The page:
The Forts of the Mackinac Part II
Fort Mackinac

Mackinaw City, MI

June 5th, 2000

By the time of the Revolutionary War, Fort Michilimackinac had stood along the shores of the Mackinac Straits for many years, as a symbol of British authority and control in the area. The Revolutionary War would bring a new era to the coast line, as Great Britain saw her holdings and her influence dwindle in the new world. Still the demand for the now elusive beaver ran strong and Europe was not willing to forgo the fur trade. Recognizing the inability to defend a wooden fort against cannon fire, Vice-Governor Patrick Sinclare, commander of British interest in the area, decided to move the fort to Mackinac Island, several miles off shore in the middle of the Mackinac Straits. Here, high on a bluff overlooking lower Michigan a fort with walls of limestone was constructed. The old fort was dismantled and many of the buildings moved to the island. As per tradition, spirited by need, the fur trade followed the fort, also moving to the island and the people followed. Within a short period of time the island population blossomed and a community was born. For 15 years, the British held the fort which was actually within territories belonging to the United States. Finally the fort was surrendered by treaty in 1796, but by 1812, the British were back capturing the fort during that war, only to again relinquish it to the Americans three years later. American troops continued to be stationed there until its closure in 1895 when the fort and lands around it became Michigan's first state park.
As we got off the ferry and began our wanderings through the town until we found ourselves gazing up a long ramp to the fort walls 500 feet above. The ramp looks formidable but we took our time, stopping several times to gaze out over the lilac bushes that dotted the park below. The view from the top of the fort is spectacular. Life for the soldiers stationed here was not bad In the soldiers'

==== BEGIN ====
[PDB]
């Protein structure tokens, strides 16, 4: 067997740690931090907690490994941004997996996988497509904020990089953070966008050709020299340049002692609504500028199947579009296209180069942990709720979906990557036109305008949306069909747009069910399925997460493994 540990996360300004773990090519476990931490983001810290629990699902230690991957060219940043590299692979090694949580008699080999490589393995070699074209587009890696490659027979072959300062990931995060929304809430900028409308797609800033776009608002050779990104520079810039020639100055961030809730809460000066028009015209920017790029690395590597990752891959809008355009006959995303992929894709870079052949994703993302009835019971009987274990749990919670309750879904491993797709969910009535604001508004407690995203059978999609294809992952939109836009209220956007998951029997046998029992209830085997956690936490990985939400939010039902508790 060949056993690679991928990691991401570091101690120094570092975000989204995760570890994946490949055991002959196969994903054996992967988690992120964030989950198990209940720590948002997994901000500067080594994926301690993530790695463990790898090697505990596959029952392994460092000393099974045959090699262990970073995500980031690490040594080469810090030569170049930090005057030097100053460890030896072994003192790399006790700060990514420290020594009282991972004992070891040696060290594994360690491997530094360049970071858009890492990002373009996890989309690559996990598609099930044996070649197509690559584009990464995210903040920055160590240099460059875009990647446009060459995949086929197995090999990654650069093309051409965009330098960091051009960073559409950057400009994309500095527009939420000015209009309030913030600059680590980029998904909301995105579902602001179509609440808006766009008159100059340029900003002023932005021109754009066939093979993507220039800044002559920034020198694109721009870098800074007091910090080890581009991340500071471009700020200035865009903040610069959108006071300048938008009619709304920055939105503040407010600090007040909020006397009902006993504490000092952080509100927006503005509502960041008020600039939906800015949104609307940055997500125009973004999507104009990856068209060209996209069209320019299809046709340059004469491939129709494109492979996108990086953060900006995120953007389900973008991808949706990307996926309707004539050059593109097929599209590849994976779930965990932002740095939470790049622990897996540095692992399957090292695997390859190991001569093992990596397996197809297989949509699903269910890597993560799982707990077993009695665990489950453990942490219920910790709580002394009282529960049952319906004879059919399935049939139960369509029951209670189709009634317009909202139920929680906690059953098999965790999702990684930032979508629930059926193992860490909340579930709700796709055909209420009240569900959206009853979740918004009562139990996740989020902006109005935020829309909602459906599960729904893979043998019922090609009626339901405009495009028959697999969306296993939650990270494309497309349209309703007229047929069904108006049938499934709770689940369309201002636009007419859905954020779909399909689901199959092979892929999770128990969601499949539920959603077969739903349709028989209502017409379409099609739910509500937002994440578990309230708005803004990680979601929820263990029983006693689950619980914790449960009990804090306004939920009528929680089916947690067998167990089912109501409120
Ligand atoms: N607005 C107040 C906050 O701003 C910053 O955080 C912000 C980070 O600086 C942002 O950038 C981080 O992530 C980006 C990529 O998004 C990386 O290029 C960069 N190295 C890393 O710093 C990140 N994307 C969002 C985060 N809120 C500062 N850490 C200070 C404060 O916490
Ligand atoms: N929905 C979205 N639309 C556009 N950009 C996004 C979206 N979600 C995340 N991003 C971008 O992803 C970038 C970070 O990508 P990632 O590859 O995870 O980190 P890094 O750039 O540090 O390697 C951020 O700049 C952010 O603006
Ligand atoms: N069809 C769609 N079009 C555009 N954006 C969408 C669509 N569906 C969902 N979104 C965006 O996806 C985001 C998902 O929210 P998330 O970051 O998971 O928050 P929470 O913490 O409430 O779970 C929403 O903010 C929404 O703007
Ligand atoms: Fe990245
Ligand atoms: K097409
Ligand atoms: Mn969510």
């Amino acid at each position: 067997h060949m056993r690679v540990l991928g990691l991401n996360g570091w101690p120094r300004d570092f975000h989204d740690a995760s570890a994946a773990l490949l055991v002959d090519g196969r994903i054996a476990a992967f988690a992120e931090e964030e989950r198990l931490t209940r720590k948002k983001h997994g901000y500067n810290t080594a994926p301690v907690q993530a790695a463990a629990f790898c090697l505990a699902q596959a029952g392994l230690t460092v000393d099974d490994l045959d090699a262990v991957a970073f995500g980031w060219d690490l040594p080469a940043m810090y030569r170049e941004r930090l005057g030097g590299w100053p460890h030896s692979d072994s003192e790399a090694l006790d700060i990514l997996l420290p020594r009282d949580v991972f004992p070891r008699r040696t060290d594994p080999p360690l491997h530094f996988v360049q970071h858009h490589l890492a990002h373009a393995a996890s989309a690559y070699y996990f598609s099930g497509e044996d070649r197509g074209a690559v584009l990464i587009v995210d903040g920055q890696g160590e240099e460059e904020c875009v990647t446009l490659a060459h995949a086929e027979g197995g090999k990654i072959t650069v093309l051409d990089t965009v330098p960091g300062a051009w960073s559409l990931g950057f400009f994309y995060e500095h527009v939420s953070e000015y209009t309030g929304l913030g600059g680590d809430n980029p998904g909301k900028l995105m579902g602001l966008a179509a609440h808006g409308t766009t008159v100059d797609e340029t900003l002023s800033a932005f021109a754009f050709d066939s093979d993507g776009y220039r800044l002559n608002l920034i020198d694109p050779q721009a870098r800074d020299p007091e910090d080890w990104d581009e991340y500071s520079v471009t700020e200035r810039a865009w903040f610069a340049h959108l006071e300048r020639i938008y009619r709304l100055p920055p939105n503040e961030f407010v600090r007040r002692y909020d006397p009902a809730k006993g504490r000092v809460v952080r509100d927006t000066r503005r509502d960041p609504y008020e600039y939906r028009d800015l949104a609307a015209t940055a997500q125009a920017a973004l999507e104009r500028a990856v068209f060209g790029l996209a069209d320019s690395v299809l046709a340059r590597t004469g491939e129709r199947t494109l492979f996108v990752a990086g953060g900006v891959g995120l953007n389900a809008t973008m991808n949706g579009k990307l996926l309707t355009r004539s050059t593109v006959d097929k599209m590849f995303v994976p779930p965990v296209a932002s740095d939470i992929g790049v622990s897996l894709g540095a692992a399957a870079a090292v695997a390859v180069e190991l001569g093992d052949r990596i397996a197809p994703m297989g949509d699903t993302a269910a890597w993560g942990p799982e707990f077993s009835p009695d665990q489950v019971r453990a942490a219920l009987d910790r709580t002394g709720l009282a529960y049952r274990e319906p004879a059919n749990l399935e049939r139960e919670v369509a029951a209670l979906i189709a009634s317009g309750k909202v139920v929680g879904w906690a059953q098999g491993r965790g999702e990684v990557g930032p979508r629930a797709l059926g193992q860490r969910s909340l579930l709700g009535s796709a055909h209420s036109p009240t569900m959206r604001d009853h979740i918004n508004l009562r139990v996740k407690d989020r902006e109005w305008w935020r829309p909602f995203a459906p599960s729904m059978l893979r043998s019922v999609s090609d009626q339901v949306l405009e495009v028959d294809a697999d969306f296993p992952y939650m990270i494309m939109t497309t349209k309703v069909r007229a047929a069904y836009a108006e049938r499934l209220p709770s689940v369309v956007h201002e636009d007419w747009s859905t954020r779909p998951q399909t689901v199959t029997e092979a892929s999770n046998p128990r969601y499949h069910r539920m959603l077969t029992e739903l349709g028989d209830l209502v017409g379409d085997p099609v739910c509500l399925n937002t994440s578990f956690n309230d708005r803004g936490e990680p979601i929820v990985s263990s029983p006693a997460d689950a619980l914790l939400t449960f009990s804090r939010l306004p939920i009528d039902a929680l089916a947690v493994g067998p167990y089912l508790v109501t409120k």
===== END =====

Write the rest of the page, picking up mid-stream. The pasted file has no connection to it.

barracks building we learned that Companies "E" and "K", 23rd Regiment of Infantry arrived at Fort Mackinac in the summer of 1884. For the next six years, longer then any other troops, they garrisoned the post and cared for Mackinac National Park. Soldiers spent most of their time drilling on the parade ground, working on fatigue duty and enjoying the resort atmosphere of Victorian Mackinac Island. Today the restored fort looks very much like it did in the 1880's. The fort is now without its point of history. The first land battle of the War of 1812 took place on Mackinac Island. A strategic military post and valuable fur trade center, Mackinac island was the key to the upper great lakes. Aware of Fort Mackinac's importance, British troops from Fort St. Joseph made it their target as soon as war was declared. The tides of war proved no match for the driving force of men's fashions as need for the beaver skin shadowed the military decisions on both sides. Each of the restored building holds something different for the curious. One of the stories told is that of Dr. William Beaumont who served as post surgeon at Fort Mackinac in the early 1820's Beaumont treated many soldiers and civilians while at Mackinac including Alexis S. Martin who was wounded in the abdomen by a accidental rifle shot at a distance of 3 feet, in 1822. Beaumont took a special interest in St. Martin's wound as the hole never completely closed. During his long period of recovery St. Martin lived with the Beaumont family. Dr Beaumont was in the unique position to observe the human digestive system at work through the opening of the wound. His studies would eventually explain the digestive process. On the parade ground, Sgt. Denis Havlena, an 18 year veteran at the fort was conducting drill and firing practice with his rare 45-70 cal. Springfield trapdoor rifle. A tall man with a clear voice, Sgt. Havlena kept kids and parents alike fascinated with his stories of the old soldiers days and a description of one of the more colorful helmets of the United States Army. Yet another uniform was quite prevalent in the area. The Boy Scouts of Troop 114 from Big Rapids were deployed throughout the Fort lending direction and assistance where ever needed. There is a different troop or combination of troops every week, and the kids sleep at the Fort. The actual area is not large but with the activities going on it still takes several hours to see it all. 

For more information check out Mackinac State Historic Parks at

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